Every October, stores are flooded with pink products to raise money for breast cancer charities. We're all for buying a cool pair of pink-tinted aviators or a cute new pink nail polish and supporting breast cancer research at the same time. But there are also a lot of other products that bear a pink hue or ribbon, but bring a dubious benefit to the cause—a phenomenon known as pinkwashing.
The latest example: Baker Hughes, a major oilfield services company, has pledged a $100,000 gift to the Susan G. Komen Breast Cancer Foundation. To go along with its donation, Baker Hughes is painting and distributing 1,000 pink drill bits to oilfields around the world. Yes, pink drill bits.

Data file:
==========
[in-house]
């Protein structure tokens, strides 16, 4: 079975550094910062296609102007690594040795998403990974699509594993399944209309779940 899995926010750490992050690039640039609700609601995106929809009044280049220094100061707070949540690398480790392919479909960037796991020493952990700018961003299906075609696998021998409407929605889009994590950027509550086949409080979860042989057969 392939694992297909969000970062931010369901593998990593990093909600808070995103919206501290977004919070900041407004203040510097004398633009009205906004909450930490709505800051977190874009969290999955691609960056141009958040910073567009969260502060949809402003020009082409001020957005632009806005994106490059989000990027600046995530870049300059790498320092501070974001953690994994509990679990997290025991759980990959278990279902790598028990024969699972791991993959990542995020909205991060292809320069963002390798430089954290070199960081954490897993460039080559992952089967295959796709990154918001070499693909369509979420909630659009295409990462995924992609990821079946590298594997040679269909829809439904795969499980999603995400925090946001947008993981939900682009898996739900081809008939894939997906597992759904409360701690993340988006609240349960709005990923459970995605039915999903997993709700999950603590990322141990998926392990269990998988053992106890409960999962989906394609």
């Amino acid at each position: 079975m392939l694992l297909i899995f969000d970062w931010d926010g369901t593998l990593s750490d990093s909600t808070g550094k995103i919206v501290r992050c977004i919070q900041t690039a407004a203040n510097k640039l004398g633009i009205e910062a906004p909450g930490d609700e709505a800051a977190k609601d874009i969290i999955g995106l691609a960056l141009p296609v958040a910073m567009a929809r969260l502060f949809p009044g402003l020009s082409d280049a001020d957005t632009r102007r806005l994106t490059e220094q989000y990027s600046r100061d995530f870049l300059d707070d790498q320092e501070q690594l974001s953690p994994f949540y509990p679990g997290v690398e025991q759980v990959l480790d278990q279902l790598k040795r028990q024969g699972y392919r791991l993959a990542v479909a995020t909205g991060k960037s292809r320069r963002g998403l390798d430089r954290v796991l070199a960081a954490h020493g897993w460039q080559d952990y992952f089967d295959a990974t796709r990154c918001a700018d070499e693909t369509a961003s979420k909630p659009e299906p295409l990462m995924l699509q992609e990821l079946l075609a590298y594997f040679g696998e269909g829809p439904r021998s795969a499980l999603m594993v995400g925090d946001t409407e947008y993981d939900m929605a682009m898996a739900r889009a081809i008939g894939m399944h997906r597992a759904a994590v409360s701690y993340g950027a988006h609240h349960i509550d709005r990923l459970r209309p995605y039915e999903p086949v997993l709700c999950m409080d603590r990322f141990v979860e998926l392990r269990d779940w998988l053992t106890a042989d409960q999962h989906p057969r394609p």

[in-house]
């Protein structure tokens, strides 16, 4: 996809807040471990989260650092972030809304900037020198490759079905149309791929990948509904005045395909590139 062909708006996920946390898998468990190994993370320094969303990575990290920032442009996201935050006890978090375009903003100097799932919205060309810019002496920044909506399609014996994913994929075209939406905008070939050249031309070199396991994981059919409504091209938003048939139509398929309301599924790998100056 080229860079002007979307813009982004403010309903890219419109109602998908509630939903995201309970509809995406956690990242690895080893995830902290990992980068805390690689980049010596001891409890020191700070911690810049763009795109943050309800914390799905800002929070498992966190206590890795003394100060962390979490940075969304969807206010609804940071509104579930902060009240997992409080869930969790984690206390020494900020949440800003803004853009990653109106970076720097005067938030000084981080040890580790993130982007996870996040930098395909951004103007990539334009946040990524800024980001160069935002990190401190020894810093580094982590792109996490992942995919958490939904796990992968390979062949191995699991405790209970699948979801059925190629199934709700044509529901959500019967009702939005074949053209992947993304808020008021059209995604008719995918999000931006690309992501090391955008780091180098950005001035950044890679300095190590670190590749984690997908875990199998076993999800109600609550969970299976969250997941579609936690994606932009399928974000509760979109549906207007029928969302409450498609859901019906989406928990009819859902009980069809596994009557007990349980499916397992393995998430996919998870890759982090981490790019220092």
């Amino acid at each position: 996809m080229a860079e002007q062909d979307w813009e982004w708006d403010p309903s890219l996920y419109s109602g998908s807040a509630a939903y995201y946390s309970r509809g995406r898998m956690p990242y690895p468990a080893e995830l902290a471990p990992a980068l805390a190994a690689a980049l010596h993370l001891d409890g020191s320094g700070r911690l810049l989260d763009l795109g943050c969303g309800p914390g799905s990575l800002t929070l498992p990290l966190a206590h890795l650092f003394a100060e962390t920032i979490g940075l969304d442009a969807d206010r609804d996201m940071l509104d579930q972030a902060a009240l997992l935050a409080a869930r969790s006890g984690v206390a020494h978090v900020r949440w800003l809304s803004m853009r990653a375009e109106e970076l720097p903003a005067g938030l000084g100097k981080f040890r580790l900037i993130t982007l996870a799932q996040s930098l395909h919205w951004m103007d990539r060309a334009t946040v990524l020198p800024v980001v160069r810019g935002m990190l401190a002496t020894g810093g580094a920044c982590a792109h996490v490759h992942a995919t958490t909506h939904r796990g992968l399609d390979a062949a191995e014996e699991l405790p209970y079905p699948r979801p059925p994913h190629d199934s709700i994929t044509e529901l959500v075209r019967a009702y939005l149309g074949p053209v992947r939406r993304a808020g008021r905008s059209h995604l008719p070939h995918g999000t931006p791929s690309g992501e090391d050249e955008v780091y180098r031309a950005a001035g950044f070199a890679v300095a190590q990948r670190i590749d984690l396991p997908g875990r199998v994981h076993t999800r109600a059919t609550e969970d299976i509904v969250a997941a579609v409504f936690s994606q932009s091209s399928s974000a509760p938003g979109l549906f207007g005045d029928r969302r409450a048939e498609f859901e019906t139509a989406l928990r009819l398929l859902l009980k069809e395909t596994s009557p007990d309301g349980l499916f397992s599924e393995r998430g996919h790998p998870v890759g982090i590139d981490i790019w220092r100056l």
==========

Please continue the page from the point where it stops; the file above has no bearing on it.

According to the company's website, "The pink bits serve as a reminder of the importance of supporting research, treatment, screening, and education to help find the cures for this disease, which claims a life every 60 seconds." They're calling it "Doing Our Bit for the Cure." (Get it?!?)
Will a worker on an oil rig be more likely to donate to a breast cancer charity or urge a loved one to get a mammogram after seeing a pink drill bit in action? We're not so sure.
Perhaps more controversially, the International Business Times reports that Baker Hughes has hydraulic fracturing, or fracking, operations and some studies have linked fracking and cancer risk. A spokesperson for Susan G. Komen told International Business Times that "the evidence to this point does not establish a connection between fracking and breast cancer."